• City Noir: Shady characters with hats and trenchcoats, a mysterious organization and cool smoking. Similar in style to the Spierig brothers' previous work Daybreakers.
  • Conveniently an Orphan: Invoked by Robertson and the organization who arranged for Jane to be caught in an incestuous time loop where she was her own parents and offspring, all to become a well-functioning Temporal Agent with no ties to the past or the future.
    You're a gift given to the world through a predestination paradox. You're the only one free from history, ancestry.
  • Covert Group with Mundane Front: Space Corp is a recruiting front end for the secret time travel agency.
  • Cradle To Grave Character: The story begins when the main character is an adult and then follows that character through flashbacks and Time Travel to their birth and to when they're killed by the Bartender.
  • Cross-Cast Role: Sarah Snook is a non-intersex woman playing an intersex character who was raised as a girl but transitions to a man as an adult.
  • The Cynic: John is one due to the absolute hell he's gone through.
  • Dark and Troubled Past: Jane/John suffered a lot in the early years. She grew up in an orphanage where she was not accepted. She was forced to change her gender against her will due to complications during her childbirth, meanwhile her baby is kidnapped from the nursery, leaving her in utter despair.
  • Dead Hat Shot: A non-lethal version. After the Bomb Disposal goes awry, there is a close-up on John's burning hat on the floor while John himself rolls around in pain.
  • Doorstop Baby: Jane. After the Barkeeper snatches her as a newborn from the nursery, he travels back in time, delivers her to the doorsteps of the City of Cleveland Orphanage and subsequently calls in to make sure the box is noticed.
  • Emergency Temporal Shift: Very early in the film, the Temporal Agent is sent to the 1970s to stop the Fizzle Bomber's reign of terror, only for the latest explosive to go off in his face before he can completely contain it. Near-fatally burned, he only survives because a good samaritan pushes his Field Kit back into his hands, allowing the Agent to transport himself back to Bureau headquarters in the 1990s and receive medical attention. It's later revealed that the samaritan is none other than the Temporal Agent's future self, left practically unrecognizable thanks to all the reconstructive surgery.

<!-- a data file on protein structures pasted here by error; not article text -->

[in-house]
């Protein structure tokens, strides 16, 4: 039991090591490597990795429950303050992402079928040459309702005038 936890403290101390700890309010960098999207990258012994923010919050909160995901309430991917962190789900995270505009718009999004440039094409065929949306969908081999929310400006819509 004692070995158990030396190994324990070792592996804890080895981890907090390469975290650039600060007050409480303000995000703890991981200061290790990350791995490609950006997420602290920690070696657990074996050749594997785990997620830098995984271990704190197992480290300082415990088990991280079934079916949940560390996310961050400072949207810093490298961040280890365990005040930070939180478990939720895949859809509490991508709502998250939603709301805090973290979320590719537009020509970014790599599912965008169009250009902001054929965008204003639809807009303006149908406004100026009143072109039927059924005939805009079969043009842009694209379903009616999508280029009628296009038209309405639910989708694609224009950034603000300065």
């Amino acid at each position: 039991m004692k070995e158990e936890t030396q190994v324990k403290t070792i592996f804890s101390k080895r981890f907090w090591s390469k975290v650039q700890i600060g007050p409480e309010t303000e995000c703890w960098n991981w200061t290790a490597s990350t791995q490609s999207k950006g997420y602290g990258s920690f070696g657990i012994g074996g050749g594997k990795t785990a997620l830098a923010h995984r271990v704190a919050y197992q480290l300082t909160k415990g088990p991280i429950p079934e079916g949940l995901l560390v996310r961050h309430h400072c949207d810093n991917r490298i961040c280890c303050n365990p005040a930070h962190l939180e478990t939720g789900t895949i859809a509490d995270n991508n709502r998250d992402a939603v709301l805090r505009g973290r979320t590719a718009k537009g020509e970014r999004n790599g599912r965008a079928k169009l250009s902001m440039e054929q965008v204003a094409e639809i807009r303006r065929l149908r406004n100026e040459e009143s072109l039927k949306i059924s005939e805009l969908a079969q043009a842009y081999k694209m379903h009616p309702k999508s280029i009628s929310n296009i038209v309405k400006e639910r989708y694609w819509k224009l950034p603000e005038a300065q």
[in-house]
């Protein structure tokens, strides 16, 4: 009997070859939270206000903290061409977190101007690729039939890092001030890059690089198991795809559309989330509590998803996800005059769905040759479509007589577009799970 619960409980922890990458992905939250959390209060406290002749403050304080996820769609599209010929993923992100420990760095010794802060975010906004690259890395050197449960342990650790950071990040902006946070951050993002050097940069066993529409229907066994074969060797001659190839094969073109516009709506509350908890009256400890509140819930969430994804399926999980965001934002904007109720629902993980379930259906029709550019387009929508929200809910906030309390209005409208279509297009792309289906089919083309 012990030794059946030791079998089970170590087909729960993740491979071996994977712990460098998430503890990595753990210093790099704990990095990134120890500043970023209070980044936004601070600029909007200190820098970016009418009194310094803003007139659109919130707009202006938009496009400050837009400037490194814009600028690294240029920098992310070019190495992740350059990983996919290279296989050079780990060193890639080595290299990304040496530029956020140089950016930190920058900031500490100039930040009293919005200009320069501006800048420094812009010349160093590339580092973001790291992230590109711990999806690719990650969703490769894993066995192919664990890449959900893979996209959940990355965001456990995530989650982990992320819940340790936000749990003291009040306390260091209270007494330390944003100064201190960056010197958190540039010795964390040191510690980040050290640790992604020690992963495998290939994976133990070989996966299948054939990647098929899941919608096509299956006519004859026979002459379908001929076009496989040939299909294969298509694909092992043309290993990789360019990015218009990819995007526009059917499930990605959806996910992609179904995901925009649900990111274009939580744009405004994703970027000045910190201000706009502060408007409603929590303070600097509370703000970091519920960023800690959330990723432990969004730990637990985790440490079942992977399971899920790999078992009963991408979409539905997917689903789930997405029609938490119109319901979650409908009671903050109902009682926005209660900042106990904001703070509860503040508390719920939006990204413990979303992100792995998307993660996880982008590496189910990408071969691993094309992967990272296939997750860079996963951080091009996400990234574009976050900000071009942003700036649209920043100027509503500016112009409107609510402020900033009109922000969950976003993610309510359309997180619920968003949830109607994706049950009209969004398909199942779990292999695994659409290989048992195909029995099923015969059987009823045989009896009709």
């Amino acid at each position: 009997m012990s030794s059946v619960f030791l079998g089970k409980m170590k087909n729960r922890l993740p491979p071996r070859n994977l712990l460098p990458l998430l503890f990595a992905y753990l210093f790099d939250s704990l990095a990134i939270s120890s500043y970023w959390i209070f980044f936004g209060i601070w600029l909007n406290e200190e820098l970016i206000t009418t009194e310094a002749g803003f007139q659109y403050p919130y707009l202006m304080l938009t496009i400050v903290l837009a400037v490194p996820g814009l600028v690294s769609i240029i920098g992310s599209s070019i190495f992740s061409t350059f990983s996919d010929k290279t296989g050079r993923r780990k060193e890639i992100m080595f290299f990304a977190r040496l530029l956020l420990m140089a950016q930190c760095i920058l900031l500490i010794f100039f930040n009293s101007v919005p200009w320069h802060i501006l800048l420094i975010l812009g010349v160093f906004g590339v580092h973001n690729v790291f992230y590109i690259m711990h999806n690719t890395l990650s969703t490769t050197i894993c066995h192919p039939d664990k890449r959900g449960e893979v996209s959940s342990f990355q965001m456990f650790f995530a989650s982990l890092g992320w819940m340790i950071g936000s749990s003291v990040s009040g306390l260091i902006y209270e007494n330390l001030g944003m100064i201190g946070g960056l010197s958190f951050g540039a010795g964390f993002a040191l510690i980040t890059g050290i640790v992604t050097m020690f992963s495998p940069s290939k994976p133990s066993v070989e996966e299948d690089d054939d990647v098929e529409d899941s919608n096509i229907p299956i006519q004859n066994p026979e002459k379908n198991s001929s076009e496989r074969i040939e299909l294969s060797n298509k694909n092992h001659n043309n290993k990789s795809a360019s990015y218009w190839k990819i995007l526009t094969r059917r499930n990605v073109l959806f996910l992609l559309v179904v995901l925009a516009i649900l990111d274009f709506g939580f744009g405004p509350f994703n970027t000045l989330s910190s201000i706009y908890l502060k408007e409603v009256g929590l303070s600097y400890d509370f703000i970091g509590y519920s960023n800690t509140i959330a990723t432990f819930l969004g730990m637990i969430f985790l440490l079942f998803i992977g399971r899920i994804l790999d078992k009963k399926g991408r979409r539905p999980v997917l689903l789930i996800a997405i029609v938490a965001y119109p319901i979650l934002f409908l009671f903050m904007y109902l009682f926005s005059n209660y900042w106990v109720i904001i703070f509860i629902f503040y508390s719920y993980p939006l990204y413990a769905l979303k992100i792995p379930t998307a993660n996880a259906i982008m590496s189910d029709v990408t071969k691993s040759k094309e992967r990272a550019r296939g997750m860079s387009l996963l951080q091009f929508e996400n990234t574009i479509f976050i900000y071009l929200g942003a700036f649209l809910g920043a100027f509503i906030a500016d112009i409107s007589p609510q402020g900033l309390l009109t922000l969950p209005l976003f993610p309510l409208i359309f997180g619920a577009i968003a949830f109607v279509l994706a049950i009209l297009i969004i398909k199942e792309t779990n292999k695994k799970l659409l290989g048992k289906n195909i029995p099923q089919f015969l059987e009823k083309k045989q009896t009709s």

• The Ending Changes Everything: The revelation that John, the Barkeeper and the Fizzle Bomber (with Robertson an unconfirmed possibility) are one and the same effectively turns the film into a Protagonist Journey to Villain.
  • Enemies Equals Greatness: Robertson says that it's their hunt to stop the Fizzle Bomber—having to constantly learn from their mistakes—that caused the Time Police to grow into the elite agency it's become. Subverted when the Fizzle Bomber is revealed to be a future John, who implies that Robertson is still manipulating his life to bring about this outcome.
  • Flashback: The scenes of Jane's upbringing and adolescence are presented as flashbacks.
  • Flashback-Montage Realization: A version of this is seen at the end, flashing back to the earlier scene where the Barkeeper implies to John that he is him from a different point in time, and soon after this is a series of snapshots (all shots from previous scenes) of the character throughout his/her life, from infancy to the present day, showing the character's entire personal history in chronological order for the first time.
  • Foreshadowing: Several.
    • After John gets his face reconstructed, he comments that his own mother wouldn't recognize him before chuckling.
    • The Bartender's attempted joke about "What comes first, the chicken or the egg?". It foreshadows the relationship between himself, John, and Jane.
    • In the early bar scenes when the Barkeeper is talking to John, each time the camera looks at him, the angle changes slightly. Sometimes the "Gentlemen" restroom sign is over his head and sometimes it's "Ladies", foreshadowing the final plot twist.
    • When Jane's baby is snatched, John describes the snatcher having a "face-shaped face like yours and mine" which is foreshadowing that they are one and the same person.
    • When the Barkeeper and John decide to work with one another, one of the bar's patrons plays "I'm My Own Grandpa" on the jukebox.
    • The Barkeeper and John accuse one another of being the Fizzle Bomber.
    • When John calls the Barkeeper a "son of a bitch", the Barkeeper replies "Son of a bitch? That's funny." This foreshadows the fact that John is actually his own mother, the reason the Barkeeper finds it funny.
  • Future Me Scares Me: The Barkeep is horrified when he realizes that the Fizzle Bomber is him in the future, stating over and over again "I will never become you," before shooting him dead.
  • Future Self Reveal: